After 13 years, the Candace Parker era is over for the Los Angeles Sparks. It is time to set new expectations.
“This is a learning experience,” said Nneka Ogwumike. “But we have a lot of work to do.”
Parker left the Sparks in WNBA free agency to return to her hometown Chicago Sky. Chelsea Gray and Riquna Williams, also signed elsewhere during free agency, both choosing to play for the Las Vegas Aces. Even Sydney Wiese is gone, now the newest member of the Washington Mystics.
However, that doesn’t mean a franchise with three WNBA championships (last won in 2016) is letting go of their championship culture or lofty expectations. After two years as head coach, five-time NBA champion Derek Fisher was also named Sparks General Manager during the offseason. Fisher knows his new pace-and-space system will take time. He’s leaning into the philosophy of positionless basketball by adding faster, more athletic players. New additions are being encouraged to shoot three-pointers and play defense with intense passion and versatility.
He saw glimpses of what the Sparks can become in the first few minutes of the team’s opening game of the 2021 WNBA season.
“I think we were doing a decent job on converting on the turnovers that we were creating,” said Fisher. “We were making it hard for Dallas to score the ball during that stretch and we were doing a good job of moving the basketball and playing well together in that first quarter.”
The Sparks got out to an early nine-point lead in the first quarter but eventually were overwhelmed and outplayed by the Wings, 94-71.
Once the Sparks began substituting in less experienced players to replace the team’s starters, a significant drop-off occurred.
“I think that once we started to make some substitutions and even some of our starters, as they started to get a little fatigued, we weren’t able to sustain not just the offensive output but some of the things we wanted to execute defensively as well,” Fisher said.
The Starters aka the vets
Against the Dallas Wings, the Sparks started 5’7” Erica Wheeler, 5’7” Kristi Toliver, 5’9” Brittney Sykes, 6’2” Nneka Ogwumike, and 6’3” Chiney Ogwumike.
“I think what you saw was a very very new team, playing together for the first time,” said center Chiney Ogwumike.
The Sparks definitely missed the interior presence of 6’5” Amanda Zahui B, who sat out the season opener with a back injury.
Another likely variation of the team’s starting lineup could include Zahui B at the center position. When healthy, pairing Zahui B with either Ogwumike will provide the team much-needed height inside.
Regardless, Wheeler, Toliver, Sykes, Nneka, Chiney, and Zahui B are the six unquestioned veterans on the 2021 roster. All of the aforementioned vets know they will have to walk the walk and talk the talk when it comes to leadership.
That’s something Nneka Ogwumike explained in detail to Winsidr after the team’s 23-point loss on opening night to Dallas.
“Honestly, I told my team, win, lose or draw, I wouldn’t want to be with another group,” she shared. “You always have to give credit to the team. Dallas came to play. We buckled under pressure. This is a learning experience but we have a lot of work to do.”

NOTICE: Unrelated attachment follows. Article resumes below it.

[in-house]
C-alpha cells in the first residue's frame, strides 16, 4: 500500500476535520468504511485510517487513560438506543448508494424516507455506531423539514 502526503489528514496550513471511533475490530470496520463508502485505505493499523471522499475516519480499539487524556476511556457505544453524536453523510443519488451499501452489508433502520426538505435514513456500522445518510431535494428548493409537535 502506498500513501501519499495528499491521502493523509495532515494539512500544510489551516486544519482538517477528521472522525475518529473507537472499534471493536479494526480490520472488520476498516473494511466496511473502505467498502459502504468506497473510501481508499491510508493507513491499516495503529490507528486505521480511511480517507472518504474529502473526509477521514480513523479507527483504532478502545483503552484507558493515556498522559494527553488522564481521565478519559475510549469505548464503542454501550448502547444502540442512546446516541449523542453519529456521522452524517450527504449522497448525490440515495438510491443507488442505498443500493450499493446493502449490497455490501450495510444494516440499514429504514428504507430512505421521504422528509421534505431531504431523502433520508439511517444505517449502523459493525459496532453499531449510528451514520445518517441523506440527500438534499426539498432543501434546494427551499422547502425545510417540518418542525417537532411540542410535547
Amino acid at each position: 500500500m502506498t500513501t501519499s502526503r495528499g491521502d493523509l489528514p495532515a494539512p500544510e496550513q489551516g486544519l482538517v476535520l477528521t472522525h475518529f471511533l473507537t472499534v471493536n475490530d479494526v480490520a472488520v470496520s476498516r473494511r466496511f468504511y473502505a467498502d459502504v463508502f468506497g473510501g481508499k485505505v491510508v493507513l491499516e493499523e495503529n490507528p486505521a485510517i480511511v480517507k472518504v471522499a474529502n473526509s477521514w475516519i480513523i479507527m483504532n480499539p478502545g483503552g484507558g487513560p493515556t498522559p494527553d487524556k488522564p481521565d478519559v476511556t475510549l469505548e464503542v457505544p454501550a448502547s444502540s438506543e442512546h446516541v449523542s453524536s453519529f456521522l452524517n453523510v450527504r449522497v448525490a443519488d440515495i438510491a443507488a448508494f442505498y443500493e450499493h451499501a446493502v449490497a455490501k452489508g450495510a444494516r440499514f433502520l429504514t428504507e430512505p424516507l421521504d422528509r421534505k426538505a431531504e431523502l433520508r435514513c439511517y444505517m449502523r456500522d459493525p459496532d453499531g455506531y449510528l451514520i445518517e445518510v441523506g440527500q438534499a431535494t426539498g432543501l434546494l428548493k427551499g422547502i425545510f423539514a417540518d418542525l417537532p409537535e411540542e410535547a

The Bench aka the young players
Second-year pro 5’8” Te’a Cooper will play a pivotal role, as an emerging leader on the Sparks this season.
Cooper is the team’s primary ball-handler off the bench. She’s an emerging floor general. At 24 years old, Cooper will be tasked with relentlessly pushing the pace. That’s an opportunity she relishes.
“This was our first time playing together with this group… I feel like what I can do differently is finish my shots, keep bringing energy on the defensive end and keep pushing the ball,” Cooper said. “Get comfortable with my teammates and really get a feel for the game.”
Off the bench, Cooper will be complemented by rookies 6’3” forward Jasmine Walker and 5’11” guard Arella Guirantes. In addition, 6’1” forward Nia Coffey and 6’3” guard Bria Holmes, both signed to training camp contracts have emerged as players General Manager Derek Fisher felt he had to make room for.
Meanwhile, Maria Vadeeva is a 6’4” center on the final 12-person roster, who will eventually be a great inside-out option in the new era of Sparks basketball. At 22, Vadeeva’s calling card is her soft interior touch with nice range from beyond the three-point line. She’s the embodiment of the skills you want your franchise center to have. However, Vadeeva is not currently with the team due to overseas commitments. She’s not expected to play in the WNBA this season until after the Olympic break in mid-August.
Bonus: Gabby Williams
Looking to 2022 and beyond, the Sparks signed the newly acquired 5’11 forward Gabby Williams to a contract extension. Although she won’t play in 2021, the current roster has been constructed with Williams’ future role in mind. As a potential starter / sixth woman, Williams’ athleticism and versatility would help the Sparks sustain pace on offensive and defense.
2016 MVP and WNBA Champion Nneka Ogwumike did not mince words when sharing what she talked about inside the Sparks locker room at the Los Angeles Convention Center on Friday, May 14.
Ogwumike’s message is similar to what Kristi Toliver has explained on numerous occasions—the 32-game 2021 regular season will be a “marathon, not a sprint.”
Across the W, the 2021 season is extra special because the league is celebrating its 25th season. Sparks captain and Women’s National Basketball Players Association (WNBPA) president Nneka Ogwumike is up for the challenge: “It’s not how anyone wants to start a season, let alone the 25th but it certainly draws a line for how far we want to go and how much better we want to get.”.